Appearing as a guest on MSNBC’s Scarborough Country recently, Bill Maher launched the most recent attack on people of faith suggesting that we have a neurosis that stops people from thinking. He said, “I love America. I am just embarrassed that it has been taken over by people like evangelicals, by people who do not believe in science and rationality. It is the 21st century. And I will tell you, my friend. The future does not belong to the evangelicals.”
Although his views about religion aren’t held by most Americans, we’re experiencing an escalation of negative rhetoric. Rather than dwelling on ideas, more and more individuals with platforms like Maher’s resort to a barrage of belittling comments about the intelligence of people of faith. While we shouldn’t retreat from such frontal attacks, most of us don’t engage in daily debates with the men and women with whom we work. Many of them, however, will have heard or read Maher’s comments. Do they agree with him? If they don’t have evidence to the contrary they might.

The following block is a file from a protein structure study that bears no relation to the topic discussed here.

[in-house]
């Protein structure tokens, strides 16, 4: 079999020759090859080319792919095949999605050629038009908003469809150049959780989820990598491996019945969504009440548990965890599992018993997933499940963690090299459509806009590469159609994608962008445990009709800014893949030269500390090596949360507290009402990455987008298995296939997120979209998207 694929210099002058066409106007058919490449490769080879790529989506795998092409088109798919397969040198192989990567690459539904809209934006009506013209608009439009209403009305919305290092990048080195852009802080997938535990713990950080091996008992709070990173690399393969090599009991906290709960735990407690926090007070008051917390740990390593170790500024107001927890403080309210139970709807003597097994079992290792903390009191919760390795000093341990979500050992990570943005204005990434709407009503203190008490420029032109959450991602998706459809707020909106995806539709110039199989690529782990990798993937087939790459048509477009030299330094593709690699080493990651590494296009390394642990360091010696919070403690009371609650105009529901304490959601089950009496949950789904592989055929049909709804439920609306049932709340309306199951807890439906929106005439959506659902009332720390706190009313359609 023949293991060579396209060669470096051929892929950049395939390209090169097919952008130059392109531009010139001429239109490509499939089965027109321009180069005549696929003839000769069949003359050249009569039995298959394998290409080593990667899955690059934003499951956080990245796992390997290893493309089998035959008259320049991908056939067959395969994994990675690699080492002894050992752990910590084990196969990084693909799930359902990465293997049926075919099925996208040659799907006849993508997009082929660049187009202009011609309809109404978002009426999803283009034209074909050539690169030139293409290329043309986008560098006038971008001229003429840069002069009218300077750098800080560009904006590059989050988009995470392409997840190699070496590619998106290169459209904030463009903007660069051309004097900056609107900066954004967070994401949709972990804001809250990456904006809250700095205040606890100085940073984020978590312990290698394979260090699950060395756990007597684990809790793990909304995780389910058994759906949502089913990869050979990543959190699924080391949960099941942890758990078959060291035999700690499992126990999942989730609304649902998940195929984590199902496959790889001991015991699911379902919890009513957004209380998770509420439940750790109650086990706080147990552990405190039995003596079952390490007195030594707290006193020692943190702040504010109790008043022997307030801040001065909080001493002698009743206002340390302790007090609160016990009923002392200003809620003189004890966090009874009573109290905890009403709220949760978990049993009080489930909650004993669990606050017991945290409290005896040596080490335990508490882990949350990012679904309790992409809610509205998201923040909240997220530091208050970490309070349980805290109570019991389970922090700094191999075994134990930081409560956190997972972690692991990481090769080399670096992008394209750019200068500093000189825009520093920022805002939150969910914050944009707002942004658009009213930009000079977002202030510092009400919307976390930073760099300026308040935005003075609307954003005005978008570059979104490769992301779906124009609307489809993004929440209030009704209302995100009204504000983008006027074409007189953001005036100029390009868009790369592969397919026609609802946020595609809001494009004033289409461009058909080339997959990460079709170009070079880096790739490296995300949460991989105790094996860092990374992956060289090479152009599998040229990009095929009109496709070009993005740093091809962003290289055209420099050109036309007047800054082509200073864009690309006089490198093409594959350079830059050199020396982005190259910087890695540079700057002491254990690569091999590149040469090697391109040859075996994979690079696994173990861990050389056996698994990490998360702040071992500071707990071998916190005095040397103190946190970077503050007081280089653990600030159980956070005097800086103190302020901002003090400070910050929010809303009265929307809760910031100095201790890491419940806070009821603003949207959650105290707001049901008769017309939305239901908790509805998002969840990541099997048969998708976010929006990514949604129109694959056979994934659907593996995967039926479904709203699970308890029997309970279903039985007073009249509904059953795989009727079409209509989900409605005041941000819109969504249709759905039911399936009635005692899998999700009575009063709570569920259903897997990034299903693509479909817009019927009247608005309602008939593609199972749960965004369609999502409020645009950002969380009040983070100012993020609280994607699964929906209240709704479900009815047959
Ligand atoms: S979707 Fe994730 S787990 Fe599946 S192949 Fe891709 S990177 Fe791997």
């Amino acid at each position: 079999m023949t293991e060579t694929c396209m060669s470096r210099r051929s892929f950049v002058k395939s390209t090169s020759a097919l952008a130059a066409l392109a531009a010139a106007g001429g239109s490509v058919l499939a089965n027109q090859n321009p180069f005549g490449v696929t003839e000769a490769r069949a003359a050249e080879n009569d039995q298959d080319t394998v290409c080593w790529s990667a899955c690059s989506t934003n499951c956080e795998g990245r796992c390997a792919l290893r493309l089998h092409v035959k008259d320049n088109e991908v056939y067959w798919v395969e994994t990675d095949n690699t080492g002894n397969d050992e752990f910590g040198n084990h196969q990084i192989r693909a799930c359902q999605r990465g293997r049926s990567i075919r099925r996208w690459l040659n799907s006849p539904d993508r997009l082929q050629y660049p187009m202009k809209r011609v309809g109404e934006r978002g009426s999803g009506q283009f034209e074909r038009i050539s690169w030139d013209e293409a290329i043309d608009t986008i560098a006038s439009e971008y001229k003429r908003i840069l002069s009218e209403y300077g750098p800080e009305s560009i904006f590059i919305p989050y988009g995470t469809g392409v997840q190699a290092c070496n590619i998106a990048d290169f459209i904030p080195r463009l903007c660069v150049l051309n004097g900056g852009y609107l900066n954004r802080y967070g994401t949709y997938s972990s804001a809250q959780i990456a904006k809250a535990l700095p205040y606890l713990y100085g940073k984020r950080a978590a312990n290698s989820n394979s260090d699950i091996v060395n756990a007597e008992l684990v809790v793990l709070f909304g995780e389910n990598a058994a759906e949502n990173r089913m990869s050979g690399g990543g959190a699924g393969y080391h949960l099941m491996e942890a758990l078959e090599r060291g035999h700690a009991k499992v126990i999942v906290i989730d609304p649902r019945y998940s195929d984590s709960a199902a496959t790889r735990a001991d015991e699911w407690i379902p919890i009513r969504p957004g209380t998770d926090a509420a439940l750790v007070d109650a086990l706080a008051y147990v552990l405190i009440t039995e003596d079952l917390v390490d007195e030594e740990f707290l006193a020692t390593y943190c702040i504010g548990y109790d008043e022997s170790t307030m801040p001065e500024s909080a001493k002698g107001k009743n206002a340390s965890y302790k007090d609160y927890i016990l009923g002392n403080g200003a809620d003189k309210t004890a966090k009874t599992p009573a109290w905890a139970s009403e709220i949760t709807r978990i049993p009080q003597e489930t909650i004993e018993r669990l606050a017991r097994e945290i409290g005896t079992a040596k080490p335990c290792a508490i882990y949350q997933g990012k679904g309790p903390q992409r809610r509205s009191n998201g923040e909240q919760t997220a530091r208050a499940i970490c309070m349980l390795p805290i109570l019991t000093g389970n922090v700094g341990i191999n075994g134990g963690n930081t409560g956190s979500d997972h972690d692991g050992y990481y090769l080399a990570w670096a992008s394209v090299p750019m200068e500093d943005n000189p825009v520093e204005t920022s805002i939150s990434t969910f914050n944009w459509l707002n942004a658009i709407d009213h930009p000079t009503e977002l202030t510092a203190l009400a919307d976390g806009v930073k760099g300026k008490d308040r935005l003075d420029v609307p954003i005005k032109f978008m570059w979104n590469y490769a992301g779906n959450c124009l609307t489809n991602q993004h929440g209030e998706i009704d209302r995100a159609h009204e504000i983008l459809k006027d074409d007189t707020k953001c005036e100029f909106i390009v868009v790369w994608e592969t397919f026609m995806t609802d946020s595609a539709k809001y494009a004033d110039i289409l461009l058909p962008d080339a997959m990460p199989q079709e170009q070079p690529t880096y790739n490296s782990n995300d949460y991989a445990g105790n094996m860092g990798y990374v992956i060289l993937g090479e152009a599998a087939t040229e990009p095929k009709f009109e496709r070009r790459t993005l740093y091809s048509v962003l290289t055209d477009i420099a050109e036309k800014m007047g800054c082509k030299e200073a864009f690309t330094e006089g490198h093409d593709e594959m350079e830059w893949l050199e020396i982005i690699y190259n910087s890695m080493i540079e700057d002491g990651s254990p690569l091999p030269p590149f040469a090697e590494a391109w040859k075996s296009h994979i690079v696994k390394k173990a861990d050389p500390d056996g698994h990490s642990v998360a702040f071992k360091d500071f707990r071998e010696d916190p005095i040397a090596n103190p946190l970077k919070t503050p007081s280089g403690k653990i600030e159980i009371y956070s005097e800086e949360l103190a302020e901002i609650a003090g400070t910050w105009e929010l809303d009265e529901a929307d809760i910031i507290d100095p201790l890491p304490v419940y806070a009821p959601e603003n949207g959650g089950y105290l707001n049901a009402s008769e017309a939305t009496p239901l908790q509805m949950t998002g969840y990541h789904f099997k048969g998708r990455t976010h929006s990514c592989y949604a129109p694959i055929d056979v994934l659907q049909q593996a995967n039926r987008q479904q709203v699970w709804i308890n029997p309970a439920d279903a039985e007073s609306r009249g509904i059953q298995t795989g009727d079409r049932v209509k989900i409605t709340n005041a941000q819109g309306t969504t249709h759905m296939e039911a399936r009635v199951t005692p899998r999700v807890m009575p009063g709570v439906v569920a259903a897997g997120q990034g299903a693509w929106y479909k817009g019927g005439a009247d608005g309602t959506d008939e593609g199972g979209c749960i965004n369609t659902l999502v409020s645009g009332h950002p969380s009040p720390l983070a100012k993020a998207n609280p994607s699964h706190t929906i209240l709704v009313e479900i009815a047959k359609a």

Do you think the men and women in your workplace who know you have enough evidence to make them think twice about buying Maher’s diatribe? I hope they do, because we can be sure that this line of attack will continue. In fact it’s never stopped since the serpent suggest to Eve that she was misled by her faith in God. The question of whether Maher and his tribe increase has much more to do with your life and character at work than you might imagine. Are you a person of competence and intergrity? Do you show your intelligence by giving thoughtful answers or are you parroting talking points? Do people trust you? Do people know you care about them? This line of evidence has more power than reversing the attack on Maher. That’s why I co-authored Going Public with Your Faith, to help you know how to build spiritual influence in your workplace.
Beyond our competence and character, we do need to be able to give thoughtful, respectful answers to men and women’s honest questions about our faith. Dr. Tim Keller of Manhattan’s Redeemer Presbyterian Church has provided some of the most thoughtful answers to the critics’ challenges to the Christian faith in a serious of messages entitled The Trouble with Christianity. Keller has seen Redeemer grow to several thousand smart, savvy New Yorkers over the last decade. That should be testimony enough to suggest that he knows how to intelligently answer the tough questions we get thrown at us about our faith. You can find this series for download at the Redeemer website. After listening you’ll know how uninteligent Maher’s comments really are.